Organic solar cells (plastic solar cells) have been around for ca. twenty years. The photovoltaic effect is not realized in semi-conductors but in organic material. These cells are cheap but have relatively low efficiency. The bottleneck regarding this low efficiency has to do with the fullerene applied in these kind of cells. Scientist have found ways around this limitation.


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40 GW China’s New Solar Target for 2015

This is big. Since 2011 China has adjusted its solar target for 2015 with a factor of 8, from 5 to 40 GW. This could help boost their ailing solar industry and push it towards a certain threshold, beyond which benefits of economy of scale could start kicking in. To put things in perspective, here is the situation by the end of 2011:

1. Germany — 24.7 GW
2. Italy — 12.8 GW
3. Japan — 4.9 GW
4. Spain — 4.4 GW
5. USA — 4.4 GW
6. China – 2 GW

It is obvious that most of the renewable action is in Europe, but that China at least intends to try to keep up, where the US seems insistent on poisoning their entire continent with this fracking business.


IMF Taking Peakoil Seriously

Well, at least Michael Kumhof, deputy chief of the modeling division at the research department of the International Monetary Fund (IMF). Last month we already reported that the IMF had acknowledged that she at least understood what the word meant, now one of their employees takes the concept seriously, without wholeheartedly embracing it, yet. Kumhof is looking into the matter for ten years now and still has difficulty deciding whether the world has arrived on a liquid fuel production plateau or not and if, but it is certain that crude oil production is stable since 2005, without being certain whether this is due to geological or financial constraints. Kumhof nevertheless takes the idea of peakoil very serious as he is convinced of the very grave consequences. His models reveal that a continuous decline in production of 2% per year would lead to a price increase of oil of 800% after 20 years. Kumhof is not that convinced of the impact of shale oil. Further he refers to the ‘best peakoil study to date’ [pdf] investigating when the beginning of the production decline is to be expected. After 228 pages the study concludes that we don’t know, but almost certain before 2030 and ‘with a significant probability that it might happen quite a few years before 2030.’ Kumhof admits that his work has not yet arrived at the chef etage of the IMF and no official position has been taken. To sum it up: ignoring the possibility of peakoil would be irresponsible. Well, that’s a start, albeit a bit late.


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The Real State Of Western Finances

The German MSM newspaper Die Welt published a financial Nachhaltigkeitsranking (sustainability ranking) of EU countries and the US. This not just encompasses national and private debt (dark blue), but also all promises made into the future like pensions and medicare (light blue). A value of zero means you have to do nothing and can continue behaving like before. The higher the value the more drastic the countermeasures need to be to avoid financial ruin. It turns out that the three largest European economies Germany, France and Italy are in relatively good shape and that Greece and the US are worst off, meaning they both have to undergo drastic measures to escape financial ruin/default. Greece can be saved, as proposed by the Deutsche Bank, because of the recent gas and oil finds to the tune of 600+ billion dollar, an amount in the order of total public debt. As far as the US is concerned, it does not mean that the ruin is inescapable, but that very drastic measures need to be taken to avoid a meltdown. Candidate measures: tax increases to European levels, dismantling of all 800+ foreign basis and scutling of all 12 carriers in the mid Atlantic. That would be a start. Ron Paul would have been the right president to implement these measures, but alas. The US triple-A status is dubious, to say the least.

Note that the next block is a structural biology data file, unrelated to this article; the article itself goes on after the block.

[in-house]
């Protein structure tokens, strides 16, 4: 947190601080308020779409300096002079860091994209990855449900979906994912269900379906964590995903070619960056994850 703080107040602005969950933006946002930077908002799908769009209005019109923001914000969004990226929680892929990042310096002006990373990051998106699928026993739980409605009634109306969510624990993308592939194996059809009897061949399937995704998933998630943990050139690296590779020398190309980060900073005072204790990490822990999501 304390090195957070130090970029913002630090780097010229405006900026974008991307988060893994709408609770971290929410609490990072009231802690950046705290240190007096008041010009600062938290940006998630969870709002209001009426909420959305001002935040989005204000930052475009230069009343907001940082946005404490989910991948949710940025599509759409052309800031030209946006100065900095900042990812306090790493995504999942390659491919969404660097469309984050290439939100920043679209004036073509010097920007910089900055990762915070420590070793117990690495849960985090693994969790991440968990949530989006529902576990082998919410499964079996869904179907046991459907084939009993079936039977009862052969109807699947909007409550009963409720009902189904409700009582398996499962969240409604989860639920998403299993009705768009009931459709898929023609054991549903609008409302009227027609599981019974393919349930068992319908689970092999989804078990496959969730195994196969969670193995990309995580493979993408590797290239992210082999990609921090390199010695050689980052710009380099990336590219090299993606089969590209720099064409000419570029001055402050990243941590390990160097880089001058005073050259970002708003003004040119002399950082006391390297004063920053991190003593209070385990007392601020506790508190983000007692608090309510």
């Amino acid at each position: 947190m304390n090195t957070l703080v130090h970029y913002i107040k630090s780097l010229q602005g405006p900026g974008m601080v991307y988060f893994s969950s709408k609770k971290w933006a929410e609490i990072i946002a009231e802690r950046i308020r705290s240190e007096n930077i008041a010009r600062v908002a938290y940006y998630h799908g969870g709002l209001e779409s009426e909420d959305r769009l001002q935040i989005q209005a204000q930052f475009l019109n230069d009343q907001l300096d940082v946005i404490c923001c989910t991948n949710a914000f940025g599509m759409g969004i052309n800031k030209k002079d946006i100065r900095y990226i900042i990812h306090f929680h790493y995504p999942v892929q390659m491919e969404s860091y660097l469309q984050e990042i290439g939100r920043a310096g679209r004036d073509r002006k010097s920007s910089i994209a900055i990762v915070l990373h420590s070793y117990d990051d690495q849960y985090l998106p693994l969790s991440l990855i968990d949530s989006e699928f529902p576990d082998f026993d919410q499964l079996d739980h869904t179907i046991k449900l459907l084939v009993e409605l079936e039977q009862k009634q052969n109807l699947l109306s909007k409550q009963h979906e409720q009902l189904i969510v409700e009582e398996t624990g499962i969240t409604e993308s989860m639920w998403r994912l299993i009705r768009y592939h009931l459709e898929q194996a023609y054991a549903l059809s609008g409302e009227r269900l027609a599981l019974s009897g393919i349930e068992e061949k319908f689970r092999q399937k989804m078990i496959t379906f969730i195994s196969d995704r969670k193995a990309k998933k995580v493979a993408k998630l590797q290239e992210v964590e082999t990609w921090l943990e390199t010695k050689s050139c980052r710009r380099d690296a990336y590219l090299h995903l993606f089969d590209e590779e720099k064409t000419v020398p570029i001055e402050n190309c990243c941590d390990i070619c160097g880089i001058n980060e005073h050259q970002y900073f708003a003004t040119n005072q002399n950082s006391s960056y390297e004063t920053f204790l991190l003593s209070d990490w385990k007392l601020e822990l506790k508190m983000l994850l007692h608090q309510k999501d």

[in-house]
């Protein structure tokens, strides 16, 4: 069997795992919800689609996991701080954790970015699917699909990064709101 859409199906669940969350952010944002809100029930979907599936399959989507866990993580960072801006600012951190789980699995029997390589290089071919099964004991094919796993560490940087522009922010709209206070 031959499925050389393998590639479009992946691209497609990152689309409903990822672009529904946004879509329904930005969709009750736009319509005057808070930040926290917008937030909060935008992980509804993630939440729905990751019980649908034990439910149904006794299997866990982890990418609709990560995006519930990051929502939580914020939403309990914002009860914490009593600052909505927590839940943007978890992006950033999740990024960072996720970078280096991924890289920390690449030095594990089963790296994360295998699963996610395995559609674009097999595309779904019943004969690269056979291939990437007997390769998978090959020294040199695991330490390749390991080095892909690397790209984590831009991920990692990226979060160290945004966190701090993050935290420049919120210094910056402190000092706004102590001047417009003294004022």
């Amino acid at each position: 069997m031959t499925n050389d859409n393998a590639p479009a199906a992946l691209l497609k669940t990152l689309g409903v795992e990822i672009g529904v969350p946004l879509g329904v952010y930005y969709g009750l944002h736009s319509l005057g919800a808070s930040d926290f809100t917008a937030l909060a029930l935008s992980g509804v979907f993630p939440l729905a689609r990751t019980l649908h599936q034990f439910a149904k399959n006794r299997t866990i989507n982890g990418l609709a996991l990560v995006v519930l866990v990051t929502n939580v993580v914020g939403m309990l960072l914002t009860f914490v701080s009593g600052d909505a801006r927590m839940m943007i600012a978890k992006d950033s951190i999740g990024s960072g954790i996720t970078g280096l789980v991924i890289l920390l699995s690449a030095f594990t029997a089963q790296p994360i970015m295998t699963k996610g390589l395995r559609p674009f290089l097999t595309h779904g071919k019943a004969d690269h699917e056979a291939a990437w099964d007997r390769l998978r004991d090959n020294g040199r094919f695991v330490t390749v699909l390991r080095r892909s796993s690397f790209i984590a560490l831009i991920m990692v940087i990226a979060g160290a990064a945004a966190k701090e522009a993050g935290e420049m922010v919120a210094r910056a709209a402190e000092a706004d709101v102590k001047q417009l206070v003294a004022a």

Concentrating for a moment on the situation in Europa, surprisingly it turns out that Italy has the most solid finances. Mind you: not the state, but society as a whole. Reason: real estate. The total amount of Italian mortgage is relatively low in international context. It also shows that the overall financial situation of the Netherlands is hardly better than that of Spain. The Dutch trapped themselves in buying real estate for too high prices, caused by lax too liberal financial rules by the government, which caused a bubble in the housing market, which is deflating now, with 1 million households currently ‘under water’. It is not entirely clear why Spain has financial status BBB and the Netherlands AAA.

Looking at total debt (figures in % GDP), excluding future obligations, than the differences between the states of the western world are not that dramatic, excluding Japan, Ireland and the UK.

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Gargantuan 32 GW Wind Projects Underway in the UK

The carbon fuel era began in Great-Britain and maybe that was the reason that until now the British were lagging behind with the introduction of renewable energy. But that could change soon as very ambitious projects are underway in the realm of offshore windfarming. Windfarm developers have acquired licenses in order to develop potentially up to 32 GW of wind power, about twice the power consumption of the Netherlands, eclipsing anything we have seen so far. The largest area would be situated at the Doggerbank (13 GW), to be developed by Forewind. The UK has the biggest wind resource in Europe. The London Array wind project currently under construction already is the largest project to date (630 MW). The Doggerbank project will dwarf anything we have seen so far.